Sclater & Salvin, 1860
(Sclater & Salvin, 1860)
It is a bird of forest, old second growth, semi-open woodland and edges up to 1,500 m (4,900 ft) altitude. The female lays two brown-speckled white eggs in a deep cup nest 7–15 m (23–49 ft) high in a tree, usually in a semi-open location. Nest-building, incubation, and care of the young are shared by both sexes.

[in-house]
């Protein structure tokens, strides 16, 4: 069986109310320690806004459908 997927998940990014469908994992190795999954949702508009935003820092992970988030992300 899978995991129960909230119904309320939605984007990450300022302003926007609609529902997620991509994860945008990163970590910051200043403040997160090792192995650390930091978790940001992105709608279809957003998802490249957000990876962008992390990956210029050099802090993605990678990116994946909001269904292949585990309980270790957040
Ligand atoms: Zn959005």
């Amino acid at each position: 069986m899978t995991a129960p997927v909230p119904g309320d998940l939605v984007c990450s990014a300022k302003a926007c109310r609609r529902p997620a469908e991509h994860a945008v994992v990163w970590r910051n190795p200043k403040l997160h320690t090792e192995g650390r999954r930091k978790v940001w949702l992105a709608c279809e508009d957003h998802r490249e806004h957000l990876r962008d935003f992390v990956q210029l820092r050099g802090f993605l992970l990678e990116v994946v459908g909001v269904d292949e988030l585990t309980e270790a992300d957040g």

The russet antshrike is a small antbird, typically 14 cm (5.5 in) long and weighing 21 g (0.74 oz). It has a heavy hooked bill and brown upperparts, becoming rufous on the wings and tail. It has a dark eyestripe and a buff supercilium. The underparts are olive buff. Sexes are similar, but the male has a concealed rufous-orange patch in the centre of his back. Young birds are similar to the adults, but have rufous fringes to the wing coverts and are paler below. The call is a squeaky sweek, and the song is cheep cheep CHEEP CHEEP cheep.
- Stiles and Skutch, A guide to the birds of Costa Rica ISBN 0-8014-9600-4